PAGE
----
On the one hand, second rounds are very dangerous for West African incumbents, because it gives the normally fragmented opposition a chance to rally around a single candidate. That’s how Abdoulaye Wade came to power in Senegal in 2000, and it’s how Macky Sall won there twelve years later.

On the other hand, Cissé will now have to build a complicated and diverse coalition in order to win. If we assume (perhaps wrongly!) that endorsements from other candidates would more or less translate into the migration of their supporters into Cissé’s column, he would need the support of not just the third- and fourth-place finishers, but of a host of minor candidates as well.

For perspective, let’s compare Cissé’s situation to those of Wade in 2000 and Sall in 2012. In 2000, Wade scored 31% in the first round while the incumbent scored 41%. In the second round, the incumbent’s score held steady while Wade’s shot up to nearly 58.5%. A good part of that gain came from the third-place finisher,* whose nearly 17% score in the first round seems to have largely migrated to Wade’s column. In other words, Wade and the third-place finisher had nearly 50% of the vote between them, whereas Cissé and Diallo don’t even crack 30% in the case of Mali in 2018. Similarly, in Senegal in 2012, Sall scored around 26% in the first round to the incumbent’s 34%. The third place finisher* got 13%, and his endorsement put Sall at roughly 40% without even factoring in the lower-placing candidates and their supporters; Sall eventually got nearly 66% in the second round while the incumbent’s tally was virtually unchanged.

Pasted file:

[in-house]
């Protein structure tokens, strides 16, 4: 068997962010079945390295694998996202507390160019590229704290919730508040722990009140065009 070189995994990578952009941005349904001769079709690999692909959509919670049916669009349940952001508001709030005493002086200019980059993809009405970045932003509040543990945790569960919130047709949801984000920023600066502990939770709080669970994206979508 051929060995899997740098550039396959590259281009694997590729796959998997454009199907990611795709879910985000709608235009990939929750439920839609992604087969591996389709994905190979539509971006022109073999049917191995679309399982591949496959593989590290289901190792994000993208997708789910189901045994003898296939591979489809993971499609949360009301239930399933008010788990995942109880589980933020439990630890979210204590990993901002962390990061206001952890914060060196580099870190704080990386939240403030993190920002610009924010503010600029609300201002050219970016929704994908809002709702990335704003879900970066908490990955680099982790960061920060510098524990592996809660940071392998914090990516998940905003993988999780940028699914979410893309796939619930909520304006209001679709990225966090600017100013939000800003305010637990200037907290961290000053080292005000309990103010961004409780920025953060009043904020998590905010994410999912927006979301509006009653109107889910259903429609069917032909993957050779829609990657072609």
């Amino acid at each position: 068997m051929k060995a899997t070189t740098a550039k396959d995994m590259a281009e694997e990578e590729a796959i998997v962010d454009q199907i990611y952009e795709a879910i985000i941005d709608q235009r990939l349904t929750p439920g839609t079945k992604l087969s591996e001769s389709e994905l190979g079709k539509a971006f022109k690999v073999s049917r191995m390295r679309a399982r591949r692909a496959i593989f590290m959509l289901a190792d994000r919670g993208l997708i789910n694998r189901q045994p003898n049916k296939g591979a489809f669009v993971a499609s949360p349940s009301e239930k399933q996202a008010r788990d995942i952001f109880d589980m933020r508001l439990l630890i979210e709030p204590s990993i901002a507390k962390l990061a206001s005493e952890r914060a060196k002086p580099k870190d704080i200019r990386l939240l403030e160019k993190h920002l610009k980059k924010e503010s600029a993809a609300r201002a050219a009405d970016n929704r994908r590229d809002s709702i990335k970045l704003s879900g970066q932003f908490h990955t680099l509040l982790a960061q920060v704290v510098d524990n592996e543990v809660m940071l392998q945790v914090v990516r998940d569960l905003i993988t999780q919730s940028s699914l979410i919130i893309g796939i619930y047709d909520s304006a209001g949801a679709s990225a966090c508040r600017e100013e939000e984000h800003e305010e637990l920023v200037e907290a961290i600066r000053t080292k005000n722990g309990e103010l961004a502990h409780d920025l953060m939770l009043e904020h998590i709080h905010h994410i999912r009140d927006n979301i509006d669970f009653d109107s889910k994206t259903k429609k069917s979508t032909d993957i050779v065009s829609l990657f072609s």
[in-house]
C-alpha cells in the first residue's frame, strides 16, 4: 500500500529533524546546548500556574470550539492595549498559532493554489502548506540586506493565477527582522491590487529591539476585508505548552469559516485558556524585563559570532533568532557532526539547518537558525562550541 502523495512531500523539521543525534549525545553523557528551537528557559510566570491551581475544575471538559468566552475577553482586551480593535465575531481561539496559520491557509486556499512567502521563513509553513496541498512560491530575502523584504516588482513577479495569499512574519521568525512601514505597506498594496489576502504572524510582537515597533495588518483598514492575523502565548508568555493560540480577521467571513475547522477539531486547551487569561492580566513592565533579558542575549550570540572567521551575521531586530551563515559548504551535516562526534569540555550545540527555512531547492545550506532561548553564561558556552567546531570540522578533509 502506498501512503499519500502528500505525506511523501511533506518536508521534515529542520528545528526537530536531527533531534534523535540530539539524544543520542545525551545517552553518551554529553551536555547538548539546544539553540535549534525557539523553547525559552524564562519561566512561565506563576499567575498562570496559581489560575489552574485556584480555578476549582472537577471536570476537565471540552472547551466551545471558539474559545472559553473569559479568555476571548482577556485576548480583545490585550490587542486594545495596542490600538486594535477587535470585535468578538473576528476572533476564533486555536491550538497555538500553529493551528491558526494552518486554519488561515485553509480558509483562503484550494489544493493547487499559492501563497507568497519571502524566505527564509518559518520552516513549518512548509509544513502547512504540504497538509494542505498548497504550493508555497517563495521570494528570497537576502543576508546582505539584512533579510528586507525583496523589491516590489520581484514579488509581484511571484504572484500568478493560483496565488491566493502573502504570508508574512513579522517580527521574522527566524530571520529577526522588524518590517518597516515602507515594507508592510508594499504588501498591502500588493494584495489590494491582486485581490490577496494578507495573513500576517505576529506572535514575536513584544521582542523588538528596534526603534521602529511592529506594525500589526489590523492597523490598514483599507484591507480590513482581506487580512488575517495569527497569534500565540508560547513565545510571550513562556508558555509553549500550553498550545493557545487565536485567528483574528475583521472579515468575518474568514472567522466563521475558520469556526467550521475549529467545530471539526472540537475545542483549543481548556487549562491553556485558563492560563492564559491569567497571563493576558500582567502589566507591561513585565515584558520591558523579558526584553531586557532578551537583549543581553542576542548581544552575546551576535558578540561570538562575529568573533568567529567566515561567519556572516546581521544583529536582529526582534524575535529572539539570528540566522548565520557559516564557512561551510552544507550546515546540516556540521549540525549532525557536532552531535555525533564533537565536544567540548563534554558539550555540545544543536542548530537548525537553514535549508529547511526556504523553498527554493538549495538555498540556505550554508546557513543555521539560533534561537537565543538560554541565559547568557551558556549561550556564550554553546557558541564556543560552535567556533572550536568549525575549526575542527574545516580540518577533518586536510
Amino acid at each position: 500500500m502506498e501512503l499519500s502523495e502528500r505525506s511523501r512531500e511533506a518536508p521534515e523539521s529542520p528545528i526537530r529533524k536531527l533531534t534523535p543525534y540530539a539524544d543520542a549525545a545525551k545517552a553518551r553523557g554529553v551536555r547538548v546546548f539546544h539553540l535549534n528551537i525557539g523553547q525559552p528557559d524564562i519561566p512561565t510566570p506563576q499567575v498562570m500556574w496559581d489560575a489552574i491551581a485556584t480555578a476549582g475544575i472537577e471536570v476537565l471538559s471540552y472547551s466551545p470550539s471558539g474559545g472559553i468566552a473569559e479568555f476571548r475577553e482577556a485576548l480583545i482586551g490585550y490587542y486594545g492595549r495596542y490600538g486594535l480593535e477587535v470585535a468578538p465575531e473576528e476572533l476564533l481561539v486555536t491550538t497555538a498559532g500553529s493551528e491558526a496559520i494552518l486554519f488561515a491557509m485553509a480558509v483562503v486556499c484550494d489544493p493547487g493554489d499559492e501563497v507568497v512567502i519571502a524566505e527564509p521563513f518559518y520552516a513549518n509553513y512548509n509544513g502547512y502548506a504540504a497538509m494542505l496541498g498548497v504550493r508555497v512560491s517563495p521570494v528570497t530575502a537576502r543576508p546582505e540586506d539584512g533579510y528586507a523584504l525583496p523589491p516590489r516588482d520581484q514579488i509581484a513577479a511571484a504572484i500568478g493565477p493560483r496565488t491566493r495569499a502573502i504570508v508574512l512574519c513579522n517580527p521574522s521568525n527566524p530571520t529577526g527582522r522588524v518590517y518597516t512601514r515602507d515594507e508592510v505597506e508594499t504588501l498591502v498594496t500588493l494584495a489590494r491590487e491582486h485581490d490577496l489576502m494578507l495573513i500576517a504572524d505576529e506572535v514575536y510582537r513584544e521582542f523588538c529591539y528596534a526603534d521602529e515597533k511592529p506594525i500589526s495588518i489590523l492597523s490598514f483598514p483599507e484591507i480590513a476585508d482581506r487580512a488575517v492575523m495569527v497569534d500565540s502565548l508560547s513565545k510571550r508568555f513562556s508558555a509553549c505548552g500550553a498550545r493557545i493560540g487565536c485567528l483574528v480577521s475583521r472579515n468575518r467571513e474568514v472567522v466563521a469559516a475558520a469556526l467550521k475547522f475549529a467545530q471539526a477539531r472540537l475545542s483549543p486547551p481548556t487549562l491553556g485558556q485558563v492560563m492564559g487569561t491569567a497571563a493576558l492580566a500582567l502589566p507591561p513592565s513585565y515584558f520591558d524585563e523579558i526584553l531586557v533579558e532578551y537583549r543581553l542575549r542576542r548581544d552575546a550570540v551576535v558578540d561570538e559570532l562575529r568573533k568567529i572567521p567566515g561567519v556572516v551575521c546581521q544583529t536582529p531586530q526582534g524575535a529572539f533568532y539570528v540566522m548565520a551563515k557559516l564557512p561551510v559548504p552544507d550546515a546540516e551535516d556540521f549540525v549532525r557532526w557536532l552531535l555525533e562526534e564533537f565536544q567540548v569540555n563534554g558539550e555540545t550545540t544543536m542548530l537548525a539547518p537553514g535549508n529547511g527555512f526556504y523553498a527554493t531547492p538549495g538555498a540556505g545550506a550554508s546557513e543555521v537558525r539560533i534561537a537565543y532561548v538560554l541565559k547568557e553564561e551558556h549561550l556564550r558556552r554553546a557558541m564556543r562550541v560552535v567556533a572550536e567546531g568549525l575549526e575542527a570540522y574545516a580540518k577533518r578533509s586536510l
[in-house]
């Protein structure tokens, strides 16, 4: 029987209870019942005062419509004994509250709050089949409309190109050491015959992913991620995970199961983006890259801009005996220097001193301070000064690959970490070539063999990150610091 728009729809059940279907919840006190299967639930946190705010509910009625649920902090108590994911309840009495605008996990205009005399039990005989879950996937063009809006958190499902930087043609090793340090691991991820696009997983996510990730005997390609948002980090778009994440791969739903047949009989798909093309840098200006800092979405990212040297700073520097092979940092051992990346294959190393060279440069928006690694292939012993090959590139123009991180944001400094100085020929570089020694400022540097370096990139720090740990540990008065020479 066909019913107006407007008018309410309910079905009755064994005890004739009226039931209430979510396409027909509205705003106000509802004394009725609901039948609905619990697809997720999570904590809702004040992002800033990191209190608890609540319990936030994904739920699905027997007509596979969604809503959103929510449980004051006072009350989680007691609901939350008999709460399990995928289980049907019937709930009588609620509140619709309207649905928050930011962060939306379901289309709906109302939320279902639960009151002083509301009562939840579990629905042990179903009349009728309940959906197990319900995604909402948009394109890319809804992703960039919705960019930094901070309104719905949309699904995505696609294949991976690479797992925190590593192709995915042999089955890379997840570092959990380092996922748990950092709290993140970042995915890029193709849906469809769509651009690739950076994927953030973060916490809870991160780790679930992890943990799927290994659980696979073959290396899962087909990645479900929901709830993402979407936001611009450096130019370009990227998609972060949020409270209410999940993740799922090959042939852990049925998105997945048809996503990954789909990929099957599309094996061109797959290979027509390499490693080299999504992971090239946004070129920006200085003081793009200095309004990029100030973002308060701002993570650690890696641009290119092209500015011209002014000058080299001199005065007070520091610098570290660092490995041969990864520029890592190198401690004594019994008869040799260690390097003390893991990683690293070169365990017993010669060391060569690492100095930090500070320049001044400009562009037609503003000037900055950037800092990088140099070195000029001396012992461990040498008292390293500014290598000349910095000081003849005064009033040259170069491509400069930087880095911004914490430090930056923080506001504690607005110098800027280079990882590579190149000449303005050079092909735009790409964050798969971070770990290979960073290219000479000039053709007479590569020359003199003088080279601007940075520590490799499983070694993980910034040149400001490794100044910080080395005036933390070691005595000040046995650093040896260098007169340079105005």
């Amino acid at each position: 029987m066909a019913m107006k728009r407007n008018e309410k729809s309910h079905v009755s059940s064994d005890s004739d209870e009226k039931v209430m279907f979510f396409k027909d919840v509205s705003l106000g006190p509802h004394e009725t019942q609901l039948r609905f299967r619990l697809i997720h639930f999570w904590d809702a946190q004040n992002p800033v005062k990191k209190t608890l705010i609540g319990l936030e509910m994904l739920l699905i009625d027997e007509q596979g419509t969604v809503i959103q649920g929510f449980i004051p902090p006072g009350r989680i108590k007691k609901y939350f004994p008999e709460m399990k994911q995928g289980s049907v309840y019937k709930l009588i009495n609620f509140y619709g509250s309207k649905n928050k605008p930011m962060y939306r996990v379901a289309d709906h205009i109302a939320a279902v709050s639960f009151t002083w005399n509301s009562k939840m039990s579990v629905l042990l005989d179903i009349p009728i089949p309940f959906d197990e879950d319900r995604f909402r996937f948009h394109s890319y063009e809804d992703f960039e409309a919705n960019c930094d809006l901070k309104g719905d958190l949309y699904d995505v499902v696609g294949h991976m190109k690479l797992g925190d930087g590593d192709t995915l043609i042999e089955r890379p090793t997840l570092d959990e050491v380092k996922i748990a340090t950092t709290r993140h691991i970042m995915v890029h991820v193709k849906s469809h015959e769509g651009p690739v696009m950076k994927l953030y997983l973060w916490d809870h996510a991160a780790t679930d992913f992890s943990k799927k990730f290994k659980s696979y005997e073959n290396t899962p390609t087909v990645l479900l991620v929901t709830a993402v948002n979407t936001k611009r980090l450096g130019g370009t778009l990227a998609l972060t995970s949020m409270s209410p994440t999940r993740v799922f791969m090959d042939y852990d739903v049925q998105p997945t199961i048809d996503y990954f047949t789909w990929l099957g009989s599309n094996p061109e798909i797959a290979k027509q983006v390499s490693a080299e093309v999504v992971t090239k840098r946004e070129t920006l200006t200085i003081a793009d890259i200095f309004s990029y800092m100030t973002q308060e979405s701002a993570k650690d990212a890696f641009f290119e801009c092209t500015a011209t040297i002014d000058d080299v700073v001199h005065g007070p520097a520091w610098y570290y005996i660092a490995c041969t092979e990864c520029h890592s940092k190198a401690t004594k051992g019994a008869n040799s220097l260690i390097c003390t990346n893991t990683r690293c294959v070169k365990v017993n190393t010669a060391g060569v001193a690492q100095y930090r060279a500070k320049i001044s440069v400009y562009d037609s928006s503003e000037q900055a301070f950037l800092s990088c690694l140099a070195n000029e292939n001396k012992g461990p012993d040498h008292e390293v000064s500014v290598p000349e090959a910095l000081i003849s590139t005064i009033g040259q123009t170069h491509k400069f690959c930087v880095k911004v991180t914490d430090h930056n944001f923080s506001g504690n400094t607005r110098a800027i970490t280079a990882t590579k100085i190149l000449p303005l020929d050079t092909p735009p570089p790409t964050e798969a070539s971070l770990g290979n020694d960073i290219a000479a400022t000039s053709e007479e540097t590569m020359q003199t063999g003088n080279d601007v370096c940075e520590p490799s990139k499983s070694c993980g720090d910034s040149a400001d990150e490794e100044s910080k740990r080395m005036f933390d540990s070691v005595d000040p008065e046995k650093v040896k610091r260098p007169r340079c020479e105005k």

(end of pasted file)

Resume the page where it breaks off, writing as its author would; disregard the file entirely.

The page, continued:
Again, Cissé is starting with much lower vote totals, both for himself and for the other politicians who could help him build a winning second-round coalition. The good news for Cissé from the Senegalese comparison is that in both cases, the Senegalese incumbents couldn’t improve – at all – on their first-round scores. But in Mali in 2018, the incumbent just has to convince a few of the minor candidates to get on board with him – if everyone’s putting their fingers to the wind, the idea of sticking with the incumbent may seem more attractive and practical than joining an unwieldy coalition with a candidate who couldn’t clear 20% on his own. Or, to speak more darkly, the incumbent just has to rig in a way that gives himself a plausible second-round total.

Is it possible that voters will think differently now that it’s just two candidates, and not be bound by their first-round choices? Of course. But it’s worth underscoring that IBK and Cissé faced off before, in 2013, and IBK won decisively (77.6% to Cissé’s 22.4% in the second round). In fact, Cissé actually performed worse in 2018 in the first round than he did in 2013 in the first round – 17.8% in 2018 versus 19.4% in 2013. Much has changed – or, rather, not changed – in Mali since 2013, and many voters who saw IBK as a promising candidate in 2013 may be disillusioned with him after five years of insecurity and a few serious scandals. But can Cissé expect a thirty-point swing on that basis? All IBK has to do is pick up less than 9% of those who didn’t vote for him in the first round, and a combination of endorsements, incentives, and any remaining distaste for Cissé among the undecideds could be enough to pull IBK across the finish line. More than 40% of the electorate, after all, is in some sense now up for grabs. It’s worth underscoring, too, that neither IBK nor Cissé is any kind of fresh face – both men are veteran politicians who have held major offices on and off since the 1990s and who are now both well over 65. So voters may not see Cissé as a change agent.